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Pigs Get Slaughtered

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September 16, 2010 – Comments (0)

On my metro ride into work this morning I was reading Margin of Safety by Seth Klarman of the Baupoust Group. Klarman is a "go where they aren't" value investor who preaches a "safety first" philosophy. You may have never heard of him because he is not active in the press. Nevertheless, he is incredibly respected and has an investment track record among the best.

The book was slow in the beginning, but this morning's reading was absolutely captivating. In fact, I was reading so intently that I missed my stop and had to reverse course.

Deja vu All Over Again

The section that had me hooked began on page 76 and was on Collateralized Junk-Bond Obligations. These instruments came about in the 80's as a way to please institutional investors who wanted extra yield "without taking on extra risk." Mmmmm hmmmm.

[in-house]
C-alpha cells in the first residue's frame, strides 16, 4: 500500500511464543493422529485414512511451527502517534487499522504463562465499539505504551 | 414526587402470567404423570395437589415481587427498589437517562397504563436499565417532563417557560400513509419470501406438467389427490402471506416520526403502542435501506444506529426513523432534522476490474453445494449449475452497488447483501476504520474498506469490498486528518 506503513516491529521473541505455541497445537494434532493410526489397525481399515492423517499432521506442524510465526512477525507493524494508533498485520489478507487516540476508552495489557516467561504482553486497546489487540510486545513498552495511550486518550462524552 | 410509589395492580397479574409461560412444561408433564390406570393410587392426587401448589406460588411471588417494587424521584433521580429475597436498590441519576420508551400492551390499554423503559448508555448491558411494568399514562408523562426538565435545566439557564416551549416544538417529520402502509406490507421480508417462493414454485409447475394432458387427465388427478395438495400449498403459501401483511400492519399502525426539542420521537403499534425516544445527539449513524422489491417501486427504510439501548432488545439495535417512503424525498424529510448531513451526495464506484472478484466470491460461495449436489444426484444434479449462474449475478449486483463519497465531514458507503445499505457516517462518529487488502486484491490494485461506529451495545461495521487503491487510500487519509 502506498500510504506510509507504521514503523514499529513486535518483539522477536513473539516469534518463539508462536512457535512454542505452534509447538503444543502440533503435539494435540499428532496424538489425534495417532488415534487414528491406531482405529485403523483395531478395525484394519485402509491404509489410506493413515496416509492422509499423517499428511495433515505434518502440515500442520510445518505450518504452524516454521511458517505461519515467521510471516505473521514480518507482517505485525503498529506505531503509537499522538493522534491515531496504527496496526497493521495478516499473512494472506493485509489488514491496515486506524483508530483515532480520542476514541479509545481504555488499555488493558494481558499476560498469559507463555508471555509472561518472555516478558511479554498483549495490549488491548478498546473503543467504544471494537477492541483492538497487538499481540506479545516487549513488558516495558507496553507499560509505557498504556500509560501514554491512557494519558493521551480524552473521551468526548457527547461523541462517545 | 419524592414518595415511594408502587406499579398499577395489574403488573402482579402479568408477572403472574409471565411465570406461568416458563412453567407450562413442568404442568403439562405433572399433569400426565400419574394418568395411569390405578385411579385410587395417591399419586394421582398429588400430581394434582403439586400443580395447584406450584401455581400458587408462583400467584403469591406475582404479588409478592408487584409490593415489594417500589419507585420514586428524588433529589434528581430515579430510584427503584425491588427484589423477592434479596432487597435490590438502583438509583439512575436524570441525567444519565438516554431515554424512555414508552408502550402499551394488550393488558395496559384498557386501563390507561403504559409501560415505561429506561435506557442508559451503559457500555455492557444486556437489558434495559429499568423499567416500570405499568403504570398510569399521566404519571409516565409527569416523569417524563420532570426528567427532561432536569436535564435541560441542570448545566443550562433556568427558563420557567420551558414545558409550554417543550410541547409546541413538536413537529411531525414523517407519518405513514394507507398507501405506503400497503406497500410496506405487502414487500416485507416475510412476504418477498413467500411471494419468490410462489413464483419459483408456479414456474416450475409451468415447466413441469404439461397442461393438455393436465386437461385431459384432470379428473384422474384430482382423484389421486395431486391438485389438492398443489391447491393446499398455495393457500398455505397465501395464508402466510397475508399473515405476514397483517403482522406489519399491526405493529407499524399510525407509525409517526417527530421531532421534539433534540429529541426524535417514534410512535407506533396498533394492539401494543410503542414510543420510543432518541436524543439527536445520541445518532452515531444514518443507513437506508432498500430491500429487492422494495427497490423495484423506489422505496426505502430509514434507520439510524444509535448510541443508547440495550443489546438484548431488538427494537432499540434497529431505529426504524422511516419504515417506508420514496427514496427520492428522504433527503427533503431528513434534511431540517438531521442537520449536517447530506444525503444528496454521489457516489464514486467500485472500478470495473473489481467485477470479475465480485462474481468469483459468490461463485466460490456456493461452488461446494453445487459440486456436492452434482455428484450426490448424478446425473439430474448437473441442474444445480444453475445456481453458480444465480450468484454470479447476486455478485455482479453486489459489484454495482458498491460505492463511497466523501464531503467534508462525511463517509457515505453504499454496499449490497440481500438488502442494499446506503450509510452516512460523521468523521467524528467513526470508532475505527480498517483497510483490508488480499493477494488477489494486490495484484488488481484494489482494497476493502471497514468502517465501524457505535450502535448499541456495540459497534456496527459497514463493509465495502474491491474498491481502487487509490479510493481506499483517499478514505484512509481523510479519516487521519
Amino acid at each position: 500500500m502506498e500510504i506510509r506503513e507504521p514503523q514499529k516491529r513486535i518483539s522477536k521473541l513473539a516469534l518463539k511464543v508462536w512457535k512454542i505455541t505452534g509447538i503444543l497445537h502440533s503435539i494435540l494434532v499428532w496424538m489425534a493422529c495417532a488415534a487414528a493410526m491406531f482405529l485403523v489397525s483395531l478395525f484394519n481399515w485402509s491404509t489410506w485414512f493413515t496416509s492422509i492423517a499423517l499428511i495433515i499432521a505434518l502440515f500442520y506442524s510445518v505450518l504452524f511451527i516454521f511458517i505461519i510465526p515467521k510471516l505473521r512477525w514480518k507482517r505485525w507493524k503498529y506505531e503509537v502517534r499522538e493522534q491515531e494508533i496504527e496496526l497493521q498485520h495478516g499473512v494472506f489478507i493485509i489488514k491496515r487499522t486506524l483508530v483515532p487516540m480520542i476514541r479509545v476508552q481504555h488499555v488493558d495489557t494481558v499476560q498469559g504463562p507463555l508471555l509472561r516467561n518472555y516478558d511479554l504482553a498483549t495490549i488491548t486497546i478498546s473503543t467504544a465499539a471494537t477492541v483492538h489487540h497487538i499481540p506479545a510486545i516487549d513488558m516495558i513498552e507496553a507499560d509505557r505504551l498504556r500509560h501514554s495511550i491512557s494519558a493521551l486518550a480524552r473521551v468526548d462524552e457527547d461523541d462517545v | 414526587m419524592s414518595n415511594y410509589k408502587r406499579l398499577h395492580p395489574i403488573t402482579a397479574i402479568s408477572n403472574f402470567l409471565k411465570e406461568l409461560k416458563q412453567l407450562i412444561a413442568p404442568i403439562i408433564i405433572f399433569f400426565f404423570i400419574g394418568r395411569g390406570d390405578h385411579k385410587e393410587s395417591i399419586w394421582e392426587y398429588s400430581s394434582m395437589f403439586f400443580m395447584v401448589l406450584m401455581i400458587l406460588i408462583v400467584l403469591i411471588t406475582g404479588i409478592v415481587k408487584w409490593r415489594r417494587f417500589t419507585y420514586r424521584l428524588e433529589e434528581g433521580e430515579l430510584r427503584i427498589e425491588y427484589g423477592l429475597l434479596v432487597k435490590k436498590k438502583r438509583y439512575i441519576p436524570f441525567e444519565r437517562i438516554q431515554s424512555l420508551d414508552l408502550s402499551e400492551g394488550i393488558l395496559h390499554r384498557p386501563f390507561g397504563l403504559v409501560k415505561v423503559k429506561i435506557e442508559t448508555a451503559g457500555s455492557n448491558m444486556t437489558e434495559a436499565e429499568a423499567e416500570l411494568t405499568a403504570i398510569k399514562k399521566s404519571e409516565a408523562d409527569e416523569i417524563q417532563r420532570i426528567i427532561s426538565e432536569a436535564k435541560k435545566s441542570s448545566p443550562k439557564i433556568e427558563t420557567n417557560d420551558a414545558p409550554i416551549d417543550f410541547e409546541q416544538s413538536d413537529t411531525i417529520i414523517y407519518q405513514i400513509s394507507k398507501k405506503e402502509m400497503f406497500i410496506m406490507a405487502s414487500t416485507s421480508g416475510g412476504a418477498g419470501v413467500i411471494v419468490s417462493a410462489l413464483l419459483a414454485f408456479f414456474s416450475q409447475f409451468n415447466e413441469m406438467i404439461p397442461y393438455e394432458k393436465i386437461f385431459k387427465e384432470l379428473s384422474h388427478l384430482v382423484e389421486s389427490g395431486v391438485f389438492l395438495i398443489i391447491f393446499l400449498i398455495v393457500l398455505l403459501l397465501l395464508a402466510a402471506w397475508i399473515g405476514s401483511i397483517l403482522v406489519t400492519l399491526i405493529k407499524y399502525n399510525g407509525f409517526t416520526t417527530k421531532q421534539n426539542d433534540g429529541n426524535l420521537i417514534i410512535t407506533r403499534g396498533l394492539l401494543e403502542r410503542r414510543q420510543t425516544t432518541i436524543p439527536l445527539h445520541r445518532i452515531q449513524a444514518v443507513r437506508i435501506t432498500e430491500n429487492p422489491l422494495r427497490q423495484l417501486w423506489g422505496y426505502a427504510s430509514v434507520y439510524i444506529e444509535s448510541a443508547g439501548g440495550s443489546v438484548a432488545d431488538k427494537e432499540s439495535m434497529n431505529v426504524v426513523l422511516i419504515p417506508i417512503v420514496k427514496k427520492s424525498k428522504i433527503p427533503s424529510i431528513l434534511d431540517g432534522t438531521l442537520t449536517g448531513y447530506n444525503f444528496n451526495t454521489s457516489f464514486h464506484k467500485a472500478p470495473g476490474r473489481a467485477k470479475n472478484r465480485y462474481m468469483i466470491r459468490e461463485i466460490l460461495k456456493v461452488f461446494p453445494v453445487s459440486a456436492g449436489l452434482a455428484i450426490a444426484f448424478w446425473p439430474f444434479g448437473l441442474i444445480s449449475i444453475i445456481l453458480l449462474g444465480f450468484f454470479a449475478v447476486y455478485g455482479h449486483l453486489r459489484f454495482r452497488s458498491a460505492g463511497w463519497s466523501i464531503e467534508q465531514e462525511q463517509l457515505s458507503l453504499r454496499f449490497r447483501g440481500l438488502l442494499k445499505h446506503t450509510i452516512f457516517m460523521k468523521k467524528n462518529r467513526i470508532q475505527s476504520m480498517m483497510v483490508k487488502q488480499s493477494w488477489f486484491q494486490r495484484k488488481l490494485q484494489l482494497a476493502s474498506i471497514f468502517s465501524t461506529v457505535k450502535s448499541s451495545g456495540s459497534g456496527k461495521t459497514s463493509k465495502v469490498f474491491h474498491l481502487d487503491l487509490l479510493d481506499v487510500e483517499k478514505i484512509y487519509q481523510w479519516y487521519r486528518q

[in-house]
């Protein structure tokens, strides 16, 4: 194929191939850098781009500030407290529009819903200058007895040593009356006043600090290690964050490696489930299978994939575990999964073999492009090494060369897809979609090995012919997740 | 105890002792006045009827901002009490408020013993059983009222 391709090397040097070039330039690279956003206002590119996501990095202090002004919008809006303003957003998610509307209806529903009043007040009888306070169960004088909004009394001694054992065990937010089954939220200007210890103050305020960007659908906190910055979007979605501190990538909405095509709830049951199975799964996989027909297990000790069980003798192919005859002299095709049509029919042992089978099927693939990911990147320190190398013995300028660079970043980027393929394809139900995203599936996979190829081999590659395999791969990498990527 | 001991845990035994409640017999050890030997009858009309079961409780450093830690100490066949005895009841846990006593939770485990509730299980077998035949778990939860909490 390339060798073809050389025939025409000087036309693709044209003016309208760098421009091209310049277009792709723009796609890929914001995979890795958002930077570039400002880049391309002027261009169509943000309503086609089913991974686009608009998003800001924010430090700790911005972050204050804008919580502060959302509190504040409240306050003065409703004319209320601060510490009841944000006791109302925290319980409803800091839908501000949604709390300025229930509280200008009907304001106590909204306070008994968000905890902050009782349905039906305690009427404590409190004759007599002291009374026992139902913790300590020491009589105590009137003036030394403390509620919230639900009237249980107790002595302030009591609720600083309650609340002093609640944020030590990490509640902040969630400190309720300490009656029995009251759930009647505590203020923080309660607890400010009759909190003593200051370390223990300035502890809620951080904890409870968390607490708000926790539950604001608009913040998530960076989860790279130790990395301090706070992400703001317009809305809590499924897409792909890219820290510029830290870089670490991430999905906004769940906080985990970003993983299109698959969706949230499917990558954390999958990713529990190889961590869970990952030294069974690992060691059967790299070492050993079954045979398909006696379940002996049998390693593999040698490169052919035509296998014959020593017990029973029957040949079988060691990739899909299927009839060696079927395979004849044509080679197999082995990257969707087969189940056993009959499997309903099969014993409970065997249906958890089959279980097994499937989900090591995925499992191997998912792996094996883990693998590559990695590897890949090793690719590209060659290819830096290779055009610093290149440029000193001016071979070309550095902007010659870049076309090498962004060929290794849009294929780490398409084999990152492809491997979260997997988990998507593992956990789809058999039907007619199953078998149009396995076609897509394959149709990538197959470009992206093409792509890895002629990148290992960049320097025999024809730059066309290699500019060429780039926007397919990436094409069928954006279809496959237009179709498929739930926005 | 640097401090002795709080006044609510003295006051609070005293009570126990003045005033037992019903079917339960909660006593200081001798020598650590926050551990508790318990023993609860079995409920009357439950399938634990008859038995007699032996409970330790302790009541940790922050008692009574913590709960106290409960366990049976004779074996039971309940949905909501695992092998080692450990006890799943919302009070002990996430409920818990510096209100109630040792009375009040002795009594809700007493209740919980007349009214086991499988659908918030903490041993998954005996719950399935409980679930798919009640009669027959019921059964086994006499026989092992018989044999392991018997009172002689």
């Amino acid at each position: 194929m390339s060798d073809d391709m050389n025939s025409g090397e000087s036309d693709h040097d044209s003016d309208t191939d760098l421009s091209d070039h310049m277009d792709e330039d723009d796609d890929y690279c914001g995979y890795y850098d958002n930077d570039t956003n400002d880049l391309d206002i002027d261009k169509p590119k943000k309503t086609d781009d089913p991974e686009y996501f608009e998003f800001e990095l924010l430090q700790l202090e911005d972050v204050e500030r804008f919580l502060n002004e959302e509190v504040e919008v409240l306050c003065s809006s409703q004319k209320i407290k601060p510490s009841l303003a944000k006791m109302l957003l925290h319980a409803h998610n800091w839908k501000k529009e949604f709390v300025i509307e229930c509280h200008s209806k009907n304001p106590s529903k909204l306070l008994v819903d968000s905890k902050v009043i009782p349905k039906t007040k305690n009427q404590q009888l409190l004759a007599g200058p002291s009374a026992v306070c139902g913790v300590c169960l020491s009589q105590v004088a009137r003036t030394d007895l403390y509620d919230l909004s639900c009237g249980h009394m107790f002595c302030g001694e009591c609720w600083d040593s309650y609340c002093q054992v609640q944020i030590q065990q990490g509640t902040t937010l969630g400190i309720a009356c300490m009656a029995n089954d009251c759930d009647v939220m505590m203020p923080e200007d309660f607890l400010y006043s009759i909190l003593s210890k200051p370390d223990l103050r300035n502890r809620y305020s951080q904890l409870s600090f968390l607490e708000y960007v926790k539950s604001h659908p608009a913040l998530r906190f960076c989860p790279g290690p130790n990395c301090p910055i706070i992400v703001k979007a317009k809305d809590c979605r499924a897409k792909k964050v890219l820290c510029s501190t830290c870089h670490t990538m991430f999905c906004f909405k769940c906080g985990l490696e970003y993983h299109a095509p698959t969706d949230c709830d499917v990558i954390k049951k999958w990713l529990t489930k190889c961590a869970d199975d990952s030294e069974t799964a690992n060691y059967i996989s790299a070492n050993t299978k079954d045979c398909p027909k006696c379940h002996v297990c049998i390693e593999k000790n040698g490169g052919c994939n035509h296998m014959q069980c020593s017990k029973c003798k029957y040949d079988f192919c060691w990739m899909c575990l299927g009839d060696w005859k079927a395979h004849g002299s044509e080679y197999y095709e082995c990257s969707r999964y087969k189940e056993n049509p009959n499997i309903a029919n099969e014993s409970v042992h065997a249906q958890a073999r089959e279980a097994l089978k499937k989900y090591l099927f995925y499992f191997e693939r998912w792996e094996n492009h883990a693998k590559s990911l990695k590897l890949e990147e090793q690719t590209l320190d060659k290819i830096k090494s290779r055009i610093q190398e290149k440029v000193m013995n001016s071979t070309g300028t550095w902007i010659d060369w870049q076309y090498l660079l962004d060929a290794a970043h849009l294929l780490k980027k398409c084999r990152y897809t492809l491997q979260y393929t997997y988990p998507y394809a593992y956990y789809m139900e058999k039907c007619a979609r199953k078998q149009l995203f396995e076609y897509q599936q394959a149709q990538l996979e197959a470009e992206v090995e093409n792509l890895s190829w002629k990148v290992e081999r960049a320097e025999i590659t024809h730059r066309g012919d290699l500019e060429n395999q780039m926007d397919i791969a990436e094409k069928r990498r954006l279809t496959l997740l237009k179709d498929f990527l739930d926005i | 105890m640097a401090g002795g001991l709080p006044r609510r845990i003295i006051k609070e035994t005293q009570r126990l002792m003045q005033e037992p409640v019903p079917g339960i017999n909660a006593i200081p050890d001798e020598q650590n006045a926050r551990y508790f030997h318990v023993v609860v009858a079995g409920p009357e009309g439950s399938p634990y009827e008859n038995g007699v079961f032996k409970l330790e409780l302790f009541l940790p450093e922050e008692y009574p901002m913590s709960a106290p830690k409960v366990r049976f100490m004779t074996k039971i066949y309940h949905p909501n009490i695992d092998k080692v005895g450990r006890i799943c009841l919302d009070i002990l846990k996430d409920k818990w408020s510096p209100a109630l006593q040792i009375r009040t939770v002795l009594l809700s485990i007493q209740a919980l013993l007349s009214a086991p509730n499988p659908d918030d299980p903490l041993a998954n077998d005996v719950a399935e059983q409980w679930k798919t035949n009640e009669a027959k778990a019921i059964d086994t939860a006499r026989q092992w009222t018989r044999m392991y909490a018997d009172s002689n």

Long-story short, the pigs got slaughtered and CJBOs exacerbated the junk bond meltdown. I was so enthralled by this topic because just a few short years later (ahem 2000-2006) Collateralized Debt Obligations were viewed as a vehicle for institutional investors to use to pick up extra yield without taking on extra risk. Sound familiar?

In both cases, ratings agencies blessed some of the tranches of the products with coveted AAA ratings and had the models (based on rosy historical projections) to back it up. Well, pigs caught holding Collateralized Mortgage Obligations (a type of CDO) again got slaughtered and the product exacerbated the mortgage crisis.

Will We Ever Learn?

A reader of Klarman should have had the wherewithall to notice that something was wrong during the lead up to the mortgage crisis. I realize hindsight is 20/20, but the similarities are eerie.

Klarman goes on to say:

"It can be hard to concentrate on the potential losses while others are greedilly reaching for gains and your broker is on the phone offering shares in the latest 'hot' public offering. Yet the avoidance of loss is the surest way to ensure a profitable outcome."

and

"Investors must be willing to forego some near-term return, if necessary, as an insurance premium against unexpected and unpredictable adversity."

Warning: Don't Be a Pig

So in these times of remarkably low interest rates, don't chase yield and ignore potential loss.

Fool on,

Bryan (TMF42)

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